An Essay Concerning Human Understanding By John Locke Book IV: Knowledge and Probability

8. Instance in Gold.

'All gold is fixed,' is a proposition whose truth we cannot be certain of, how universally soever it be believed. For if, according to the useless imagination of the Schools, any one supposes the term gold to stand for a species of things set out by nature, by a real essence belonging to it, it is evident he knows not what particular substances are of that species; and so cannot with certainty affirm anything universally of gold. But if he makes gold stand for a species determined by its nominal essence, let the nominal essence, for example, be the complex idea of a body of a certain yellow colour, malleable, fusible, and heavier than any other known; — in this proper use of the word gold, there is no difficulty to know what is or is not gold. But yet no other quality can with certainty be universally affirmed or denied of gold, but what hath a DISCOVERABLE connexion or inconsistency with that nominal essence. Fixedness, for example, having no necessary connexion that we can discover, with the colour, weight, or any other simple idea of our complex one, or with the whole combination together; it is impossible that we should certainly know the truth of this proposition, that all gold is fixed.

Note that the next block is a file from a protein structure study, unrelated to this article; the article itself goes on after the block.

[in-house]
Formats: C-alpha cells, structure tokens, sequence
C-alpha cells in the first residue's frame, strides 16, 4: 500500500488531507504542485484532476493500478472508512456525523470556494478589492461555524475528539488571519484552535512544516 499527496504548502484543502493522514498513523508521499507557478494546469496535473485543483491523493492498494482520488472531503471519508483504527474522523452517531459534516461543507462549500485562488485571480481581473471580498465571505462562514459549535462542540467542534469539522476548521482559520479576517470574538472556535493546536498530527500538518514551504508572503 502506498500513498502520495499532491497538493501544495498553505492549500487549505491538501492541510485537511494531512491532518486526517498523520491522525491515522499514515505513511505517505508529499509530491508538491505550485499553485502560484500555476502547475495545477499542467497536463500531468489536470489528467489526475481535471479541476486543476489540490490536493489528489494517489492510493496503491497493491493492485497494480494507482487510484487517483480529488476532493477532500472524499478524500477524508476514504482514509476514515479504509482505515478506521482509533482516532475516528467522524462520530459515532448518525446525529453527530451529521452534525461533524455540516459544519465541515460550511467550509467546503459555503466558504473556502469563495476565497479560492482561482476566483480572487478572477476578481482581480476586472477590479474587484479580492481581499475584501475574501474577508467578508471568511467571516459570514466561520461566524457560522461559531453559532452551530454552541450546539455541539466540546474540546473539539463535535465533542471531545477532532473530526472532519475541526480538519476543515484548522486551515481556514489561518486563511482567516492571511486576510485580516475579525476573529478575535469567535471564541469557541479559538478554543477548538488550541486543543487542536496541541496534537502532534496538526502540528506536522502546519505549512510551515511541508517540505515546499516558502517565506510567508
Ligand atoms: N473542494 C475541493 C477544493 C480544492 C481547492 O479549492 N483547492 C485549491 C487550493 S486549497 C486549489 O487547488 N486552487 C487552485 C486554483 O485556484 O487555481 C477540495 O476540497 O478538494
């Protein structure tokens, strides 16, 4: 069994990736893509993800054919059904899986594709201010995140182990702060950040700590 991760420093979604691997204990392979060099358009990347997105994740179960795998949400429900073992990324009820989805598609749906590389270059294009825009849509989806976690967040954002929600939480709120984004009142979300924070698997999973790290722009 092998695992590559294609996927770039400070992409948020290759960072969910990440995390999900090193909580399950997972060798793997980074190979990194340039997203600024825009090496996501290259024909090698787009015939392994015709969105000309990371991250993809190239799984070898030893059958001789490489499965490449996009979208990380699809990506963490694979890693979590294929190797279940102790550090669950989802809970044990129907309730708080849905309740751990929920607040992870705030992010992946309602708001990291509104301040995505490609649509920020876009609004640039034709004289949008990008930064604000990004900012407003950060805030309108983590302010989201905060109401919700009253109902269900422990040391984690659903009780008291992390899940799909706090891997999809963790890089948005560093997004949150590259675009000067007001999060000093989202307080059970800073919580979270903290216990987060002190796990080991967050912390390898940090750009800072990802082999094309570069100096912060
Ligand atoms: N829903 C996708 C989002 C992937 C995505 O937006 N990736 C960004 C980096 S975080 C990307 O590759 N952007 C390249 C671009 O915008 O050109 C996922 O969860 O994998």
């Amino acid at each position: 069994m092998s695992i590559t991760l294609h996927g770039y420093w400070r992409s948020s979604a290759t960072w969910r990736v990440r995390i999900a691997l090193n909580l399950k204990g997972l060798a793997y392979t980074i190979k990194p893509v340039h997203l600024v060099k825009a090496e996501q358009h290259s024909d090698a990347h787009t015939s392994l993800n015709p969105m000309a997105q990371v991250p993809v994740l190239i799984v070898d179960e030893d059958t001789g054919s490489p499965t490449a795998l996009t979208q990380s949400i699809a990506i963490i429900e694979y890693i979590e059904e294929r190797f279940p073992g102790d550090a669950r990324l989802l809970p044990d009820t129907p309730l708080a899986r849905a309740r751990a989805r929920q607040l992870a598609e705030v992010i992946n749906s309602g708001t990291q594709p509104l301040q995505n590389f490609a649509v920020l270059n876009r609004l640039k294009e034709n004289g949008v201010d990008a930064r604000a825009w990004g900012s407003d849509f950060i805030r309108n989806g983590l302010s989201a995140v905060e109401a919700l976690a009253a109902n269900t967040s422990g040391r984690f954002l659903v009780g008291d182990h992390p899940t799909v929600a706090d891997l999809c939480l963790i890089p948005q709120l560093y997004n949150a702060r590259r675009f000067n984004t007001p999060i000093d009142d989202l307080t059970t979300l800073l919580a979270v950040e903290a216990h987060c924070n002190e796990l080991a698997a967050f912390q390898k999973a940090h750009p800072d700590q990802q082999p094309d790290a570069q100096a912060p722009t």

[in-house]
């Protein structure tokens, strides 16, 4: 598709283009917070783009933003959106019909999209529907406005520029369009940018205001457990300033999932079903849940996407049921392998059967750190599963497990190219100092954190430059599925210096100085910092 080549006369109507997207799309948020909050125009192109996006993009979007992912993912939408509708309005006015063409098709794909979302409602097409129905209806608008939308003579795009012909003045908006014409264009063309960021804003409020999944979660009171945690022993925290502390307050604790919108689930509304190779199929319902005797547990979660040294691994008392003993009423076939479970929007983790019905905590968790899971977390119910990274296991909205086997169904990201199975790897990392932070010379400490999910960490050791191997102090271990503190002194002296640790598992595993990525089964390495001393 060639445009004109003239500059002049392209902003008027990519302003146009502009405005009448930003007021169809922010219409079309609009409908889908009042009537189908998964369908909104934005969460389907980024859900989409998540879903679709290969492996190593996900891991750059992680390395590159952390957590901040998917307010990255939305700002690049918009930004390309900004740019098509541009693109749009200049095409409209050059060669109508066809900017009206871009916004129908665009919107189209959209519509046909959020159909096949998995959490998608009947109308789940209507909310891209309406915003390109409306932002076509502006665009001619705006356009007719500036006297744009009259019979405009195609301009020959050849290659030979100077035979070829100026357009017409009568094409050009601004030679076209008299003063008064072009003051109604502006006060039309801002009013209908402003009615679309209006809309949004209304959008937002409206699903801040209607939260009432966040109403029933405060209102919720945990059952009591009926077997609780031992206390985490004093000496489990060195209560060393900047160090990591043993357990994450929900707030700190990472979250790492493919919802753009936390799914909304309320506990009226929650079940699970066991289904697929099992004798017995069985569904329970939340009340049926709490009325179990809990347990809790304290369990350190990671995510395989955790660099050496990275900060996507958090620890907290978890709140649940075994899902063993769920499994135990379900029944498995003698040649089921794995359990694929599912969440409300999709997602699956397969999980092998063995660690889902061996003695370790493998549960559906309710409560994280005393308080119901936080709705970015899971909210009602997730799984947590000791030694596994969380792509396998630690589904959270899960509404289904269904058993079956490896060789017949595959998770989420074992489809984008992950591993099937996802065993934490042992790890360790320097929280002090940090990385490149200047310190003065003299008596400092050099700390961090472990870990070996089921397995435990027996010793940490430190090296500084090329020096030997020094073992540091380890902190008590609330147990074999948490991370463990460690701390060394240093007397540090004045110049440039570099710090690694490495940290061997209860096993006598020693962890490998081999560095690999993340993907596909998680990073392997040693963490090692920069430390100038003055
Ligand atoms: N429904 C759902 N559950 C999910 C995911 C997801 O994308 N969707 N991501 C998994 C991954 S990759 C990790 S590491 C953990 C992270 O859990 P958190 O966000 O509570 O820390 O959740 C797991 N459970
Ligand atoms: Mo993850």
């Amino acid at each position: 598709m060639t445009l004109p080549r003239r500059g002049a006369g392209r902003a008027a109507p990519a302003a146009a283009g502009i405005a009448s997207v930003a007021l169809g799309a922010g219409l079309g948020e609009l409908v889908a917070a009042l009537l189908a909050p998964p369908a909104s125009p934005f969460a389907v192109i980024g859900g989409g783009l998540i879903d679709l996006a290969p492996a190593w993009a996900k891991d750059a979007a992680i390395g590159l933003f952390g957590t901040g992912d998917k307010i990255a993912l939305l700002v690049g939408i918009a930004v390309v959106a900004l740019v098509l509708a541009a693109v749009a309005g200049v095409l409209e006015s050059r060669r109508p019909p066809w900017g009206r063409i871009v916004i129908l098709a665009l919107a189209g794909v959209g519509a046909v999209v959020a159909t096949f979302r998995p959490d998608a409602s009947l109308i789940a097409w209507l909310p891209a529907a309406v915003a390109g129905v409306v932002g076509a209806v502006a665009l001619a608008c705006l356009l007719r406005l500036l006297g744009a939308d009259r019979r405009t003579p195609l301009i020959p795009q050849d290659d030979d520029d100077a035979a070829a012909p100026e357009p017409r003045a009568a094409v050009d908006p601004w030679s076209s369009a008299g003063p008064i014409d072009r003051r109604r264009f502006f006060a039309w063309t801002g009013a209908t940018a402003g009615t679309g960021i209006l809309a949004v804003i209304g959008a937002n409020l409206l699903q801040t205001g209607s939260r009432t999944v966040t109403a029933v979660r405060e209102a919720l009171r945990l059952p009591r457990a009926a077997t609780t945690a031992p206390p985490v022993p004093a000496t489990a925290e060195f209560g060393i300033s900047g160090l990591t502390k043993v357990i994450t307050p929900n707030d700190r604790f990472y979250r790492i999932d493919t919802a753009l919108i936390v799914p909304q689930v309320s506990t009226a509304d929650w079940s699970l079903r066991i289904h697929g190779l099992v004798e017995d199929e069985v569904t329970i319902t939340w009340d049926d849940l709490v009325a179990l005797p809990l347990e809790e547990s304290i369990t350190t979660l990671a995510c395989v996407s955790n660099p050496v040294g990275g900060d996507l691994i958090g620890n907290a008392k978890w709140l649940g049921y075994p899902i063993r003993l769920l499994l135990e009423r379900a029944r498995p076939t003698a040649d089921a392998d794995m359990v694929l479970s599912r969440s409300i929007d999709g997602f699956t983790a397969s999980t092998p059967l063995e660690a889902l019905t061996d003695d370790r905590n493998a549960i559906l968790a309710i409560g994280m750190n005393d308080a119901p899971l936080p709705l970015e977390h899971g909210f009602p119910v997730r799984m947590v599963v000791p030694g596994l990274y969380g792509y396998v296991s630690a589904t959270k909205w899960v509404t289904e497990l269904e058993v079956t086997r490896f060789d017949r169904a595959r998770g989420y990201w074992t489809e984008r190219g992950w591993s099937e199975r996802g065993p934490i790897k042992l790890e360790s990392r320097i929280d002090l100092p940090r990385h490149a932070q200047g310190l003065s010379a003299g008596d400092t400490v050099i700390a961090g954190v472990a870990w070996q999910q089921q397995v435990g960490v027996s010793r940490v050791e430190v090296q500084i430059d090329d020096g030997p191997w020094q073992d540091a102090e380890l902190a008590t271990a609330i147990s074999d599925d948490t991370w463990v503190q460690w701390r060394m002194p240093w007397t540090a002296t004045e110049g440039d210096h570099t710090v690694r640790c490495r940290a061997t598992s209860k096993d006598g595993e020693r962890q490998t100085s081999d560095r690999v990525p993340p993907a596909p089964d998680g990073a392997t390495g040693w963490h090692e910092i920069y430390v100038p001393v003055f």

9. No discoverable necessary connexion between nominal essence gold, and other simple ideas.